It’s been almost a month since my mum passed away, why does my heart still break into thousands of pieces when I remember, talk or write about her? 

Sometimes, the passing of a loved one can very well feel like a part of you passing. It took me to a really dark hole. One which I have had to consciously and continuously claw my way out of.

The following things have helped me tremendously in coping with the grief:

Acceptance: Death comes with such a finality; it is sometimes so hard to come to terms with it. Accepting that my mum was no more and making peace with it went a long way in easing my grieving process. 

Slowing down: This for me looked like taking an extended amount of time off work and taking things one small step at a time. I found that spending time to process the grief by myself allowed me to be present when my husband and kids came back from work and school respectively.

Grounding rituals: I’ve had a morning routine for a while now which keeps me grounded and includes things like praying, journaling and meditating. As much as I was tempted to forgo these and just succumb to the grief that was threatening to engulf me, I kept the rituals up. It also sometimes helped to amp them up by incorporating things such as an additional prayer, meditating twice a day, throwing in a couple of audio journals about my mum or simply gratitude journaling about her and these were extremely helpful. 

Scheduling grief: This seemed like a very odd one when my coach mentioned it but I’m grateful she did! I have always had the tendency to bottle things up so I committed to scheduling some time every day to grieve. I could in this time, allow myself to feel all the feels, cry all the tears (there were still always more afterwards!), remember and honour her however I pleased. I would pray for her, write her letters and do anything else I felt like. This didn’t mean that I didn’t do these things outside of this time, but it ensured that I wasn’t bottling things up and ignoring my feelings.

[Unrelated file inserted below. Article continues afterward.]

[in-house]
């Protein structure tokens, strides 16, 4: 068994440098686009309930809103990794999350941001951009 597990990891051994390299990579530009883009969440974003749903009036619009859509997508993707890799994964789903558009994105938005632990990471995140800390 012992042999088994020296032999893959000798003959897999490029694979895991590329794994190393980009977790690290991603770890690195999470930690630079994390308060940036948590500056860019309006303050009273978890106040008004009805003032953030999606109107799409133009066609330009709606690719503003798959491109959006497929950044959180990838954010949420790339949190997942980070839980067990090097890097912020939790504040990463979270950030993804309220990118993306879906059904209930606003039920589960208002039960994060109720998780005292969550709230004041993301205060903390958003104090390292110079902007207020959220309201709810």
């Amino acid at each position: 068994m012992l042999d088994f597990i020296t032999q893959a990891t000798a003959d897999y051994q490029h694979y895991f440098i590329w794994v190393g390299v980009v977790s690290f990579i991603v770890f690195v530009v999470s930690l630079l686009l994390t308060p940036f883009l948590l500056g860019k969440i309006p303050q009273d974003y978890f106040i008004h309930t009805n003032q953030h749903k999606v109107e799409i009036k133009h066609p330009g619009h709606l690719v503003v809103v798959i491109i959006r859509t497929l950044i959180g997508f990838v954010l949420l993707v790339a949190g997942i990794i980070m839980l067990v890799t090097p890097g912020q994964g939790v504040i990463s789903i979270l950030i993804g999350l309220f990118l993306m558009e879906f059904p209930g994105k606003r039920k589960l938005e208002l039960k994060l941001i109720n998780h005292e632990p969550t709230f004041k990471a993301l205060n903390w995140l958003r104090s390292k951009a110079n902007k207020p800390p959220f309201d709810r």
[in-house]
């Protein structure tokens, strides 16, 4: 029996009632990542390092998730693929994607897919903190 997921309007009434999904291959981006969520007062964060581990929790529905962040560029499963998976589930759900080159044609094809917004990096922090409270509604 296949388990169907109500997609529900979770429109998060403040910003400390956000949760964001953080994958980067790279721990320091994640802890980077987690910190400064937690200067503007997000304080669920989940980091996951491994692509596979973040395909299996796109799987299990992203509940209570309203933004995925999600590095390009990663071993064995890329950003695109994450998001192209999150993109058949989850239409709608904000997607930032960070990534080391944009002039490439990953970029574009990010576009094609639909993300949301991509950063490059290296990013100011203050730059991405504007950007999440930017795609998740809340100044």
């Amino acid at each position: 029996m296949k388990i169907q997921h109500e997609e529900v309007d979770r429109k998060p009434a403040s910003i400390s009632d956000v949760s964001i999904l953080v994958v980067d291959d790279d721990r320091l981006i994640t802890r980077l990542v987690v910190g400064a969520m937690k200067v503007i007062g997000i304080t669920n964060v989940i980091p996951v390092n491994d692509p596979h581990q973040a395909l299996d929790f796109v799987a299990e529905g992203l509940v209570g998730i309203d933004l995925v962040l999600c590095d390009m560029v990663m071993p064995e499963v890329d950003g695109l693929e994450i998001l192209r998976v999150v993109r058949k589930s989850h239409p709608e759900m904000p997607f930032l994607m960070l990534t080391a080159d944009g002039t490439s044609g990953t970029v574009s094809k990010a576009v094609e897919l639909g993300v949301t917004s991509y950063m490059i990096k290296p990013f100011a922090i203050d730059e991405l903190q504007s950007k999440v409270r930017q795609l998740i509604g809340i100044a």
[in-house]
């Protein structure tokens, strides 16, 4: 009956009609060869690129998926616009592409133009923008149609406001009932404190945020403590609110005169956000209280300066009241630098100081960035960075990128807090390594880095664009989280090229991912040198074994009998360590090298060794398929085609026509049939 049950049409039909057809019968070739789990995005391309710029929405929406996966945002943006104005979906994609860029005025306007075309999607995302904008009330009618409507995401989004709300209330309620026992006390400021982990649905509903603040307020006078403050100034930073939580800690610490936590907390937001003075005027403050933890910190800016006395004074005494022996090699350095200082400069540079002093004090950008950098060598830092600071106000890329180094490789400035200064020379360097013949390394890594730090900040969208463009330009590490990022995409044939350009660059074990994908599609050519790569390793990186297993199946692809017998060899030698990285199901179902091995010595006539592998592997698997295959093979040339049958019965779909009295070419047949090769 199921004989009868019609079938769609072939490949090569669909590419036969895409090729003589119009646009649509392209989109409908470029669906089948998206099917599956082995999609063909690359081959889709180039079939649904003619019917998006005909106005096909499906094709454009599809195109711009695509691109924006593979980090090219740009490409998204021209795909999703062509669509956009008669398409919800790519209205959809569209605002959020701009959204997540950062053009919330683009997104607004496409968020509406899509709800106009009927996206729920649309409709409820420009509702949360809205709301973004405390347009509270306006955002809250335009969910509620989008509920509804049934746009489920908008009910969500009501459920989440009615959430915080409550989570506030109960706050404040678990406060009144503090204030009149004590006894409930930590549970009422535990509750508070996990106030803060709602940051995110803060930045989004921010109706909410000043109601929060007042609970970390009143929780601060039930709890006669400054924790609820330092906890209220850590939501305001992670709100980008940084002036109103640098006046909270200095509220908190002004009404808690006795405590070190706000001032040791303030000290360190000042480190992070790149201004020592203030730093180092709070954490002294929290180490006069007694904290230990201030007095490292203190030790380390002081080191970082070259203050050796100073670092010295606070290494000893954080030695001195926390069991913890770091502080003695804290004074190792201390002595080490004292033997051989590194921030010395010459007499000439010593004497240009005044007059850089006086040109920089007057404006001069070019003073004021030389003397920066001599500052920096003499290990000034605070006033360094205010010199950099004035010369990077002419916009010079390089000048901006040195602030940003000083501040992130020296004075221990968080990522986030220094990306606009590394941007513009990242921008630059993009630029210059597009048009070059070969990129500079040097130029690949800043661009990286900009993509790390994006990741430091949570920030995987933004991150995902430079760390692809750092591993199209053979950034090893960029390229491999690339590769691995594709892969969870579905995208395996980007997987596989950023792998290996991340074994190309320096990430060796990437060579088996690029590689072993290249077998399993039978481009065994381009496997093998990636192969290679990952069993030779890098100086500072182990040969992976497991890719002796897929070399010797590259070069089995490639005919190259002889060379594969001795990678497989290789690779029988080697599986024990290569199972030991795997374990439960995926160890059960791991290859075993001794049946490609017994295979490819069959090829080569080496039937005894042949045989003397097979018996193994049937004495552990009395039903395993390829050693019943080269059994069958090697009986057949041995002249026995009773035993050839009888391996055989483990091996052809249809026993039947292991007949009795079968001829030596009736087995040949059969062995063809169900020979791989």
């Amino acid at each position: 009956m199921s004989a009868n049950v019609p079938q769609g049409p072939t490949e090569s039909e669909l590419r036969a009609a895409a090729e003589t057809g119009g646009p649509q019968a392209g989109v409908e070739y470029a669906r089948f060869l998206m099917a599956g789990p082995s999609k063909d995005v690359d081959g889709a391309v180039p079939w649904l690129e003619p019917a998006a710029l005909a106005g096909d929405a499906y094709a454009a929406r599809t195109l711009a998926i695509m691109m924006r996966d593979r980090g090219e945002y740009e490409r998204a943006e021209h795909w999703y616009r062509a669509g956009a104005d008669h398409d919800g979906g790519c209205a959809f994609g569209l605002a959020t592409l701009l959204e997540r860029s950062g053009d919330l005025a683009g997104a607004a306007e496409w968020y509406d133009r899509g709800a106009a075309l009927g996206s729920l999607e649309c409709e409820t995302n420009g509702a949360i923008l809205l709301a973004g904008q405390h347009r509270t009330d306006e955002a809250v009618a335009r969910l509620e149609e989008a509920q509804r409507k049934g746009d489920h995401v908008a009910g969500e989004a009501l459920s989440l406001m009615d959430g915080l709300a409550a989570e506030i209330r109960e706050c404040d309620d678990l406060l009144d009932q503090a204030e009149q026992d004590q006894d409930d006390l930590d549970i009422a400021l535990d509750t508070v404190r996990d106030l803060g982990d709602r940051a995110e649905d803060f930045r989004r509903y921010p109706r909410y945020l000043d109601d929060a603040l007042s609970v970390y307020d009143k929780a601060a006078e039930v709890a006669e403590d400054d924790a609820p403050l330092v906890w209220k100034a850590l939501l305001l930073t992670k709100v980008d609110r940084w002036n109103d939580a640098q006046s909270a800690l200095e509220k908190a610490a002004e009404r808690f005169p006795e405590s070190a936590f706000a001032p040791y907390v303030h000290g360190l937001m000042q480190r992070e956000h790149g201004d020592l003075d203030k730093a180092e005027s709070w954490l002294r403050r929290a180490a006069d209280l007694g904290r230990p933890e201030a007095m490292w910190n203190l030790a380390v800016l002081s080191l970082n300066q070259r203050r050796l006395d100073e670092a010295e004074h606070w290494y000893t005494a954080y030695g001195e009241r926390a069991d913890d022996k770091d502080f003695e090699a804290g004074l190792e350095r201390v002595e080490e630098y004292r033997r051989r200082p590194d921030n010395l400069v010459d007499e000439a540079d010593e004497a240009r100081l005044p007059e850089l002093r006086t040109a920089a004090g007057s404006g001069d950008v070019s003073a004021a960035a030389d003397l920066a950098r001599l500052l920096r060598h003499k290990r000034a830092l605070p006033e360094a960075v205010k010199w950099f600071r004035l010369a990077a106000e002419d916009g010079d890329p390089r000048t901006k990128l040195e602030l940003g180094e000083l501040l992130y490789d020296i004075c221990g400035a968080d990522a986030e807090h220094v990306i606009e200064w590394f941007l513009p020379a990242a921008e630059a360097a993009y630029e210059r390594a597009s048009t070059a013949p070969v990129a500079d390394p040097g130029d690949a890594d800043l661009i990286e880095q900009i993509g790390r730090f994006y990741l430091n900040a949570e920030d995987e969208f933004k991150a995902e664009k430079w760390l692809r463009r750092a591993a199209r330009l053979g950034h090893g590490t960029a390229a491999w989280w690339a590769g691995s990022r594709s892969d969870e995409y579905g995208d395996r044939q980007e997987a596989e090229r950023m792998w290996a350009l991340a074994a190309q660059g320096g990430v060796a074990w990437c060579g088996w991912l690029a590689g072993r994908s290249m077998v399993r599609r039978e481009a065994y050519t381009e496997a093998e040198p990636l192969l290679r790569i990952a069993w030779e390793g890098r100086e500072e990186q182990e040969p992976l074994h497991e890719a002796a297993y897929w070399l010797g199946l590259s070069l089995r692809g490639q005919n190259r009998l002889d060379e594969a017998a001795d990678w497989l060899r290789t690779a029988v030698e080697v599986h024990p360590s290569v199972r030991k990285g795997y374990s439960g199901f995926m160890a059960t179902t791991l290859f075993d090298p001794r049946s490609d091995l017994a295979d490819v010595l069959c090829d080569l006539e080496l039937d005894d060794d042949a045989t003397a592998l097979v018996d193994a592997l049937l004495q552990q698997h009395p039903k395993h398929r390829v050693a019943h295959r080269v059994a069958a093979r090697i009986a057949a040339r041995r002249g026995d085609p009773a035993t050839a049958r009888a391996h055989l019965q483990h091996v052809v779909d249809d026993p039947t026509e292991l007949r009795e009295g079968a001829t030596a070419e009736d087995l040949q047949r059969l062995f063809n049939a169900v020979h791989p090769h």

Going out of my way to do things I love: The last thing you feel like doing when you lose a loved one is indulging in anything you love. I however made it a point to take daily walks, listen to my favorite recitations, podcasts and audiobooks, read to myself and my kids and these helped a great deal in lifting my spirits!

Support: I process grief differently from most people and didn’t always want to talk on the phone or receive visitors because every word practically sent me bawling. When I was ready and had taken some time to process it all, I was able to talk to people more, receive visitors, spend time with other family members and it was so nice to be able to talk and bawl about her and just share the grief with loved ones including my 5-year-old who kept asking whenever my eyes were red if I was crying again. 

Reflecting: My mum had such an incredible amount of impact on me and so many others. Her passing was a jarring reminder of my own mortality and made me ponder on how I would be remembered when I go and if my life’s story would be worth sharing. As I give thought to crafting that story, I’ve decided to practice the biggest thing I’ve learned from her every day and this is courage. Writing this piece is what courage looks like for me today. 

I don’t think the pain or heart shattering will ever go away. I feel it becoming a part of me every day just as I feel the conviction to be courageous becoming a part of me I must honour every day.